11 May 2013

robotmonkeyarm "E.P Parts 1-3" Review

Reviewed by Nathan Ford

Attention grabbing covers are a bit of a double edged sword. On the one hand, they ensure that fickle folks like myself, who like shiny things are more inclined to have a curious listen. On the other hand, they create a certain amount of expectation as to the quality and content of what's inside.
It's impressive then that these three esoteric and wonderfully evocative E.P sleeves from Matt Talbot manage to so successfully capture the essence of the music within.
U.K outfit robotmonkeyarm make very colorful music indeed, influenced chiefly it would seem by Italian cinema of the sixties and seventies - particularly the soundtrack work of Ennio Morricone.
While they're not alone in being inspired by the maestro, they do have a unique approach to how they integrate these distinctively period-referencing influences into a more contemporary setting - they describe themselves as prog-metal, but that somewhat limited tag does them a  major disservice in this writer's opinion - tips of icebergs and so forth.
"Part One...Robot Senza Nomme" is ostensibly a western, but also finds room for the frenetic surfbeat of "L'Automo" amidst twangy guitars and windswept, wordless vocals.
Things get even more diverse on the following two E.Ps which highlight among other things the crystaline Goblinesque "L'epilogo", the funky "Cinema Vomitif", while "Deliria (the final girl)" could quite easily pass for one of Mike Patton's more cinematic projects with it's woozy "Rosemary's baby" style melody.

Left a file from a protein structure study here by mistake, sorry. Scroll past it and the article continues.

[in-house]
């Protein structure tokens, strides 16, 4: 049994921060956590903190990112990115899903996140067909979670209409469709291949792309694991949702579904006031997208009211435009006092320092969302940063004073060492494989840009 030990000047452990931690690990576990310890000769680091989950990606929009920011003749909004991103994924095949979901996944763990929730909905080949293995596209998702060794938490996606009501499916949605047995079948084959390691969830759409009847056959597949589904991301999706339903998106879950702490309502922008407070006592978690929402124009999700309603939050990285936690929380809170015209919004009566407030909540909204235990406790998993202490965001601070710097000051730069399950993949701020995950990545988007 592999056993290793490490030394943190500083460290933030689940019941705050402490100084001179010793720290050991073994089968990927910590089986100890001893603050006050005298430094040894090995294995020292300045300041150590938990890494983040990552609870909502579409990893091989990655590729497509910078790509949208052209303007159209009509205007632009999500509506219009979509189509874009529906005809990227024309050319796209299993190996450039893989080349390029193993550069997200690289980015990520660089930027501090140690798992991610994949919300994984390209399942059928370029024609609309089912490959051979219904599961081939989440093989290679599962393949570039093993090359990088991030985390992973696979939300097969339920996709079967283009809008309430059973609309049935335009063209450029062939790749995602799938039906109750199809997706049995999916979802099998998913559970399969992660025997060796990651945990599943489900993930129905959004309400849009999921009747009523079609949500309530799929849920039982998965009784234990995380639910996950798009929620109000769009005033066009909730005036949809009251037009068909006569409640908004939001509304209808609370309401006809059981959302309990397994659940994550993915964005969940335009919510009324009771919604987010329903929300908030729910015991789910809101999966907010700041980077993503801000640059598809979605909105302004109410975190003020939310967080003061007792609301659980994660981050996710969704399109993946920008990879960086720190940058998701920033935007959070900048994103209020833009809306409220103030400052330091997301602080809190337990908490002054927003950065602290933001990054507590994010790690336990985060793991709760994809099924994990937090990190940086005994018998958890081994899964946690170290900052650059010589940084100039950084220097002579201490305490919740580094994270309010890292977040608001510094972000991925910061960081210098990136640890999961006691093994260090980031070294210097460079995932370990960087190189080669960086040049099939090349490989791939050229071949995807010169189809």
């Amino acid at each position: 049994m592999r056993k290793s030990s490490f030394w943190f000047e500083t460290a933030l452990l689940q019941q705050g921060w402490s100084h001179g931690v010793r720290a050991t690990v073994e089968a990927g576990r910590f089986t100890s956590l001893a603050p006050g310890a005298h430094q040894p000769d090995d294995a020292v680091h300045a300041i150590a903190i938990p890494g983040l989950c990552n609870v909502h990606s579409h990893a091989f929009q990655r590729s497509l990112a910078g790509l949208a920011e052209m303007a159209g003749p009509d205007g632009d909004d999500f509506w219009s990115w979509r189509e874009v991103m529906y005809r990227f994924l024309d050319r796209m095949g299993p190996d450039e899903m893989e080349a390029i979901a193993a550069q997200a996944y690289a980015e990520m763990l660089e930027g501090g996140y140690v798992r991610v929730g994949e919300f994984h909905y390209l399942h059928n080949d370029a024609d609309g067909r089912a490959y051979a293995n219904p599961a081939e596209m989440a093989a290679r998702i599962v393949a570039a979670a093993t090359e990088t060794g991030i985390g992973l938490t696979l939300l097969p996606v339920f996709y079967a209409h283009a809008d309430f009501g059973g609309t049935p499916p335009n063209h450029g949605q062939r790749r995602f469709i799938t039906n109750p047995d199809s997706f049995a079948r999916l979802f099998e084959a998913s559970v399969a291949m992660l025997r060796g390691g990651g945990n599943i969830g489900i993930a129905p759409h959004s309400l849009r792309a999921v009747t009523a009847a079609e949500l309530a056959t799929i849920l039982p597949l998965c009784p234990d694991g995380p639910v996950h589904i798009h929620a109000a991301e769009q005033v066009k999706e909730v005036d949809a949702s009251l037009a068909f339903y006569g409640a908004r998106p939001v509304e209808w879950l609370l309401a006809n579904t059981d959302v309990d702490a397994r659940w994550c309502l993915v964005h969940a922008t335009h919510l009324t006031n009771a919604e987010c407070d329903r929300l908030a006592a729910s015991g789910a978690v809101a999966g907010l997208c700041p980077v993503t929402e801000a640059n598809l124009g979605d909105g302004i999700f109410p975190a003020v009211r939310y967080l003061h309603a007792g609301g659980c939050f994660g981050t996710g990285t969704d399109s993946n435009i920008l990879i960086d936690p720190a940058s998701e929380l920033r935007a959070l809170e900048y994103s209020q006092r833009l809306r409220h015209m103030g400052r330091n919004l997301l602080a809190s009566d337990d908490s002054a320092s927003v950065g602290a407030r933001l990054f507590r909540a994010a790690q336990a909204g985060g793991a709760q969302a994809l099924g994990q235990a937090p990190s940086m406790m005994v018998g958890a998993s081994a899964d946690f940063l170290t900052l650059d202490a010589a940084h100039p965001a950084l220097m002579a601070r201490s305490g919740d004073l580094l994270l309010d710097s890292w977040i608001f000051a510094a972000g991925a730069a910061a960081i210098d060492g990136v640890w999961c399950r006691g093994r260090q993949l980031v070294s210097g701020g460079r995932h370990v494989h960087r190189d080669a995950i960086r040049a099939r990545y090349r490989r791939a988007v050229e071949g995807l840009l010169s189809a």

It's rare to find such extreme levels of genre cross-pollination handled so smoothly - Mr Bungle, eat your heart out.
So why three E.Ps rather than an album? Simple - they're three distinct entities. Although admittedly they do slot together well and are obviously the work of the same fevered brain(s), they have their own internal logic and thematic code that make this episodic format ideal - and I'm not complaining about the opportunity to savour three pieces of Matt Talbot's art either.

Investigate here or click the widget below to hear a sample track or be taken to robotmonkeyarm's Bandcamp page.

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